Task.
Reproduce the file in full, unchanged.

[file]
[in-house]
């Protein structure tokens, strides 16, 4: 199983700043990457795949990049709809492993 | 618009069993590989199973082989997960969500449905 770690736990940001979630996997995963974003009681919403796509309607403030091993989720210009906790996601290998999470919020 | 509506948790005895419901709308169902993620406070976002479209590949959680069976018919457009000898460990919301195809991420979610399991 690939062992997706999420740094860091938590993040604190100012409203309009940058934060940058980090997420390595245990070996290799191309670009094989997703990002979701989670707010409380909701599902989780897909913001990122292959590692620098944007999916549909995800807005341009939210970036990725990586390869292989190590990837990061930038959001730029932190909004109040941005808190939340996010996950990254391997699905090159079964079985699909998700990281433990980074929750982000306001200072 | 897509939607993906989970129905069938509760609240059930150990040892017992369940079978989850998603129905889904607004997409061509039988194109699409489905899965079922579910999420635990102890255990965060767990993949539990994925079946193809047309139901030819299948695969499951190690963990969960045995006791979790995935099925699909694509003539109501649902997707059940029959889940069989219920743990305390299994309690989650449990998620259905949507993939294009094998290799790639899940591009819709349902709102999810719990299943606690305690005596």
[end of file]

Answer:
[in-house]
């Protein structure tokens, strides 16, 4: 199983700043990457795949990049709809492993 | 618009069993590989199973082989997960969500449905 770690736990940001979630996997995963974003009681919403796509309607403030091993989720210009906790996601290998999470919020 | 509506948790005895419901709308169902993620406070976002479209590949959680069976018919457009000898460990919301195809991420979610399991 690939062992997706999420740094860091938590993040604190100012409203309009940058934060940058980090997420390595245990070996290799191309670009094989997703990002979701989670707010409380909701599902989780897909913001990122292959590692620098944007999916549909995800807005341009939210970036990725990586390869292989190590990837990061930038959001730029932190909004109040941005808190939340996010996950990254391997699905090159079964079985699909998700990281433990980074929750982000306001200072 | 897509939607993906989970129905069938509760609240059930150990040892017992369940079978989850998603129905889904607004997409061509039988194109699409489905899965079922579910999420635990102890255990965060767990993949539990994925079946193809047309139901030819299948695969499951190690963990969960045995006791979790995935099925699909694509003539109501649902997707059940029959889940069989219920743990305390299994309690989650449990998620259905949507993939294009094998290799790639899940591009819709349902709102999810719990299943606690305690005596």